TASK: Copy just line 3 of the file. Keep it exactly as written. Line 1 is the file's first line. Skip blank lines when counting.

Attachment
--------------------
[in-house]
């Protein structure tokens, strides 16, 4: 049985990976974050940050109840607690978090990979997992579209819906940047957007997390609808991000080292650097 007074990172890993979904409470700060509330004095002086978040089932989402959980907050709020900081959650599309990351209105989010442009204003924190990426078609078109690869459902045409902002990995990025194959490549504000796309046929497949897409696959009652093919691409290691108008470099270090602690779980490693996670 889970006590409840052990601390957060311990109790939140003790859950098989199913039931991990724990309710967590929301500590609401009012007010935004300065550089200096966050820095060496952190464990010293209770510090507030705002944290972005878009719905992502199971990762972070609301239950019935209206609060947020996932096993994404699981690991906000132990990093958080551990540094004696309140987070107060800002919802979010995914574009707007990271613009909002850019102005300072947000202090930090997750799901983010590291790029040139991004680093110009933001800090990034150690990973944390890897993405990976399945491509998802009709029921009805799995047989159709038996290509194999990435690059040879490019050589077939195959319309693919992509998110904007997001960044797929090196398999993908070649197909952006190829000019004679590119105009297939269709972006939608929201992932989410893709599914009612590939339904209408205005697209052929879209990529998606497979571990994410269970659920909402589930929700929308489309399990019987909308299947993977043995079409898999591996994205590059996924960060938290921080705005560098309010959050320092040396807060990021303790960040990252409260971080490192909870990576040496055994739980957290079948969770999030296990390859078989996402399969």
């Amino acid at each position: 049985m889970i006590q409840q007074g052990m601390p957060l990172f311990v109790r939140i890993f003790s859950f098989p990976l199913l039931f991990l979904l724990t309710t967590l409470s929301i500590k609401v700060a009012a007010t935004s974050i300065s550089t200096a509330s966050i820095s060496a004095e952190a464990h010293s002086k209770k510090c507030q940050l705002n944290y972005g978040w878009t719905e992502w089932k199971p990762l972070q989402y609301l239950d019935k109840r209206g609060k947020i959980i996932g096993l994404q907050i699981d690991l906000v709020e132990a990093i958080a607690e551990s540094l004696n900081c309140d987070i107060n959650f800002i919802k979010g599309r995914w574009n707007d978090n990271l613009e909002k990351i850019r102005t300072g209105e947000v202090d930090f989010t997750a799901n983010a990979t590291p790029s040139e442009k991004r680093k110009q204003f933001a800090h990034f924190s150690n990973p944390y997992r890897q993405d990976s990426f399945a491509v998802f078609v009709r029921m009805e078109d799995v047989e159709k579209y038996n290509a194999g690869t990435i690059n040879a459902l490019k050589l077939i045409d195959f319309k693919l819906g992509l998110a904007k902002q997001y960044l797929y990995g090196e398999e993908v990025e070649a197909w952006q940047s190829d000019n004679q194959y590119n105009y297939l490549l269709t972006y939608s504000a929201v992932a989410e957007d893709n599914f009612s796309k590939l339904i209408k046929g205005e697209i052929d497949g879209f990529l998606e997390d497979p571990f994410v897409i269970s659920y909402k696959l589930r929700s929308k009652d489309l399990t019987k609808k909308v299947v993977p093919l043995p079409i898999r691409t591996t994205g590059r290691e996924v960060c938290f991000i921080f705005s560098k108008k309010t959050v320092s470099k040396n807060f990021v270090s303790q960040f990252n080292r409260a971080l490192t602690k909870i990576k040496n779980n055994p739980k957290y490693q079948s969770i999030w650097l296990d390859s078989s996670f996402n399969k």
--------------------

């Amino acid at each position: 049985m889970i006590q409840q007074g052990m601390p957060l990172f311990v109790r939140i890993f003790s859950f098989p990976l199913l039931f991990l979904l724990t309710t967590l409470s929301i500590k609401v700060a009012a007010t935004s974050i300065s550089t200096a509330s966050i820095s060496a004095e952190a464990h010293s002086k209770k510090c507030q940050l705002n944290y972005g978040w878009t719905e992502w089932k199971p990762l972070q989402y609301l239950d019935k109840r209206g609060k947020i959980i996932g096993l994404q907050i699981d690991l906000v709020e132990a990093i958080a607690e551990s540094l004696n900081c309140d987070i107060n959650f800002i919802k979010g599309r995914w574009n707007d978090n990271l613009e909002k990351i850019r102005t300072g209105e947000v202090d930090f989010t997750a799901n983010a990979t590291p790029s040139e442009k991004r680093k110009q204003f933001a800090h990034f924190s150690n990973p944390y997992r890897q993405d990976s990426f399945a491509v998802f078609v009709r029921m009805e078109d799995v047989e159709k579209y038996n290509a194999g690869t990435i690059n040879a459902l490019k050589l077939i045409d195959f319309k693919l819906g992509l998110a904007k902002q997001y960044l797929y990995g090196e398999e993908v990025e070649a197909w952006q940047s190829d000019n004679q194959y590119n105009y297939l490549l269709t972006y939608s504000a929201v992932a989410e957007d893709n599914f009612s796309k590939l339904i209408k046929g205005e697209i052929d497949g879209f990529l998606e997390d497979p571990f994410v897409i269970s659920y909402k696959l589930r929700s929308k009652d489309l399990t019987k609808k909308v299947v993977p093919l043995p079409i898999r691409t591996t994205g590059r290691e996924v960060c938290f991000i921080f705005s560098k108008k309010t959050v320092s470099k040396n807060f990021v270090s303790q960040f990252n080292r409260a971080l490192t602690k909870i990576k040496n779980n055994p739980k957290y490693q079948s969770i999030w650097l296990d390859s078989s996670f996402n399969k």